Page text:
A conversation with the creative team behind Los Otros. Director Noah Himmelstein, Composer Michael John LaChiusa, Book/Lyrics Writer Ellen Fitzhugh.
Johanna Gruenhut [JG]: This is an autobiographical piece. How close to home do you get? Is anything off limits?
Ellen Fitzhugh [EF]: Well, the piece is autobiographical in nature, if not in detail. Certainly there are things that are manufactured in there, but the ones that really are autobiographical are things that I hope people will think are manufactured because it’s a little sensitive sometimes.
JG: So what is it like to invite another person, or in this case another two people to help edit and shape your own story and experiences?
EF: When other people, likes these two [Michael John LaChiusa and Noah Himmelstein] help to edit and shape I am forever grateful ‘cause that doesn’t always come easily.
Noah Himmelstein [NH]: It is sensitive. For a long time when we were working it was on the phone or over email, and you want to be careful about how you edit. So, it’s great to be all together when we are working, or from my point of view, shaping. The really wonderful things are the most unusual things, and one of the things that make the piece so authentic and revelatory and different than most things you’ve seen before, that’s where the good stuff is. And that it is based in truth is what is wonderful about it.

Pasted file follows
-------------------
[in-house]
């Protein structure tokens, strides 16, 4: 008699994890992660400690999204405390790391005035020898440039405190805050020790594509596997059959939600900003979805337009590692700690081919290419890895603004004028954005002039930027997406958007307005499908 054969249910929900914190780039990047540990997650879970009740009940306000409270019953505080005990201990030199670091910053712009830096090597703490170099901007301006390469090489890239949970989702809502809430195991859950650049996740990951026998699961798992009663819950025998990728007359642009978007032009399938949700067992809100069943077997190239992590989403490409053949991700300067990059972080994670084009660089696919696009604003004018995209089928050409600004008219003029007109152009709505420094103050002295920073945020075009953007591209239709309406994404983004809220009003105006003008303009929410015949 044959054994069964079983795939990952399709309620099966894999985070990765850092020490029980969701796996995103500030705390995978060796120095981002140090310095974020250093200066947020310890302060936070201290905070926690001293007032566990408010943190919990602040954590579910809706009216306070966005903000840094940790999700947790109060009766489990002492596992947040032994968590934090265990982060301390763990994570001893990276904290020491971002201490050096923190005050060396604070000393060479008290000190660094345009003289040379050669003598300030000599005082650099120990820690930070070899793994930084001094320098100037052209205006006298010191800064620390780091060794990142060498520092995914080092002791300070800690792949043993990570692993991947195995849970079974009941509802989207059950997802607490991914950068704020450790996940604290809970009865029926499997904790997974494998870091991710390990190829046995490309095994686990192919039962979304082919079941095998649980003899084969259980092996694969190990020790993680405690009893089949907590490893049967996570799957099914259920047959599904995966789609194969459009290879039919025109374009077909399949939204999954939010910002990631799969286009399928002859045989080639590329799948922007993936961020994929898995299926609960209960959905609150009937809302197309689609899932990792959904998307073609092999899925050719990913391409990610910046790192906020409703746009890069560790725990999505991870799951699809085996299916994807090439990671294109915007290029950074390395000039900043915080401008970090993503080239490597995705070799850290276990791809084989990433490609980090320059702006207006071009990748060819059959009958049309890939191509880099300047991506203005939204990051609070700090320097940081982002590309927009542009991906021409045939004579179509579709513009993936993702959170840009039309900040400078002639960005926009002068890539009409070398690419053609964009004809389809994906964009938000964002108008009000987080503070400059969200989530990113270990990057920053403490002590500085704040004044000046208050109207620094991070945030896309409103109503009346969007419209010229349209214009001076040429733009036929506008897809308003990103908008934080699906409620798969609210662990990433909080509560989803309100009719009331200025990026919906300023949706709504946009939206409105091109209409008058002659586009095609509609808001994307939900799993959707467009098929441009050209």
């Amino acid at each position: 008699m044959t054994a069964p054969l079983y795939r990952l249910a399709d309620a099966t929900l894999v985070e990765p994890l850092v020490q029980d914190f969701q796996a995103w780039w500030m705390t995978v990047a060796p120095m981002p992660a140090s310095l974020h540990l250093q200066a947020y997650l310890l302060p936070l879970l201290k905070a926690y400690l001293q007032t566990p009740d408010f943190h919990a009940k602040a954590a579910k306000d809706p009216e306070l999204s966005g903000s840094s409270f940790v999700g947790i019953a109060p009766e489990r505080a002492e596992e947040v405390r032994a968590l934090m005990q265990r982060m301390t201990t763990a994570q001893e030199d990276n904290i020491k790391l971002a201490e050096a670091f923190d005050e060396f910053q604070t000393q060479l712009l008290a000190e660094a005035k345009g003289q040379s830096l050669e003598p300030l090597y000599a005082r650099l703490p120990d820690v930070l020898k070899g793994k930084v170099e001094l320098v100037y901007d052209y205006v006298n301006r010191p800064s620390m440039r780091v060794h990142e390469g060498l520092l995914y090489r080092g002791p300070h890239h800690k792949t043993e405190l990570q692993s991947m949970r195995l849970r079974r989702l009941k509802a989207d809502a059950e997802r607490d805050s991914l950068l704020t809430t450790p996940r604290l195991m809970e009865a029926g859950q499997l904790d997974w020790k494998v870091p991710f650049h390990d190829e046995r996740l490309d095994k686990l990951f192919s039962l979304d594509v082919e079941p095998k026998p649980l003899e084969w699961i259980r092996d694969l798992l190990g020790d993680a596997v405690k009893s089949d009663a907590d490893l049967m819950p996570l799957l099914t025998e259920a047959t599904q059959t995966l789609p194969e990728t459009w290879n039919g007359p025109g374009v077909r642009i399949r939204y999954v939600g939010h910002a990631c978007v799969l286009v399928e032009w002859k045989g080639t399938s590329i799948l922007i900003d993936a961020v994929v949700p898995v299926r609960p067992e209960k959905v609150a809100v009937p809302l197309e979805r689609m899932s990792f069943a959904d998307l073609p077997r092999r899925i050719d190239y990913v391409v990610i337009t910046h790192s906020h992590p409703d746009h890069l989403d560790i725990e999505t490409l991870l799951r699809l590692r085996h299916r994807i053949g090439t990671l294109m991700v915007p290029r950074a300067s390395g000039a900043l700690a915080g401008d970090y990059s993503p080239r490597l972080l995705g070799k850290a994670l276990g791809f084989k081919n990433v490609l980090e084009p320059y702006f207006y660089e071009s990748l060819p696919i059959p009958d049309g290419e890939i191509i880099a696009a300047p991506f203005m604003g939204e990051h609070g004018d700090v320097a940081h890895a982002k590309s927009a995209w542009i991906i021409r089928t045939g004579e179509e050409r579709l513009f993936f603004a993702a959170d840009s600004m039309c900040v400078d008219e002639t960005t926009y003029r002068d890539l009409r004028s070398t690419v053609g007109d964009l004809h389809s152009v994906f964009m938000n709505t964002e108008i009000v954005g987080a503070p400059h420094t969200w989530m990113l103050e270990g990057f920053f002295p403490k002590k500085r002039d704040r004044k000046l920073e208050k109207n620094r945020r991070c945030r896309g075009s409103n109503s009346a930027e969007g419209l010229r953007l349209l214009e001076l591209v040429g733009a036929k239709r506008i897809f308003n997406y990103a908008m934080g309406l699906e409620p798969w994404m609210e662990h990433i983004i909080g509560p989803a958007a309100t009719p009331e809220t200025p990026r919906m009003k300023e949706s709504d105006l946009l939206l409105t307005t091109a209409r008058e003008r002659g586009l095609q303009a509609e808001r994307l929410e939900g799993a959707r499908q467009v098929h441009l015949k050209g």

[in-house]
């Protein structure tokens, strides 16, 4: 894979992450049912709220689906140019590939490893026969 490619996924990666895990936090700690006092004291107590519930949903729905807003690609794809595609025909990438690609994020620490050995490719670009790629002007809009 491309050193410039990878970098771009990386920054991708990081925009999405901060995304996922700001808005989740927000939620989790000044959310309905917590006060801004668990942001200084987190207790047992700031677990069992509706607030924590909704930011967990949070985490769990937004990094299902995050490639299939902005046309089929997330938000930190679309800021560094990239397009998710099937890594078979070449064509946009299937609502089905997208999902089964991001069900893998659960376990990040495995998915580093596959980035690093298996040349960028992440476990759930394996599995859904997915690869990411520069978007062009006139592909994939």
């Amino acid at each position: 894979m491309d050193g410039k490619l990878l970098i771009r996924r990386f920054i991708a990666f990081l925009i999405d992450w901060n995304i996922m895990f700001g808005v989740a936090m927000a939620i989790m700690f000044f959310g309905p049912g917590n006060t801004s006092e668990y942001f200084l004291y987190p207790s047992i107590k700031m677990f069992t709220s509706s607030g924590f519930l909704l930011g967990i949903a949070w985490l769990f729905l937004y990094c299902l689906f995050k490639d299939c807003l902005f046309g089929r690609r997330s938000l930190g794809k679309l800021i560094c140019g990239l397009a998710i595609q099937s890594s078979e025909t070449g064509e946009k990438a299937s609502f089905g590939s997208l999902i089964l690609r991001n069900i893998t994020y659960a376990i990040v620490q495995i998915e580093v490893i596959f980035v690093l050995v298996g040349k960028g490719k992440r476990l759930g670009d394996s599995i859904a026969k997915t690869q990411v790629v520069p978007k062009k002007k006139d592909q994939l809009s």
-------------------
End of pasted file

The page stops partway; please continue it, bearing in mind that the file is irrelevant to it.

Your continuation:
You know, working with Ellen’s work is an extremely pleasurable experience as a composer because she writes the most extraordinary lyrics. I think she is the best living lyricist we have working in our country today.
Michael John LaChiusa [MJLC]: You know, working with Ellen’s work is an extremely pleasurable experience as a composer because she writes the most extraordinary lyrics. I think she is the best living lyricist we have working in our country today. And also to the nature of her story telling appeals to me in such a visceral, very potent, magical way that it’s next to impossible not to look at her words and not want to musicalize every single one of them cause they sing and that is a real gift that Ellen has and one that I’ve learned from her over the years since she is my mentor. And knowing her for as long as I have and deeply as I have, it’s wonderful to go into her work and be her heart, because that’s what music is. It’s the heartbeat of the show. And for her to give me the gift of allowing that to happen is a joy and a pleasure.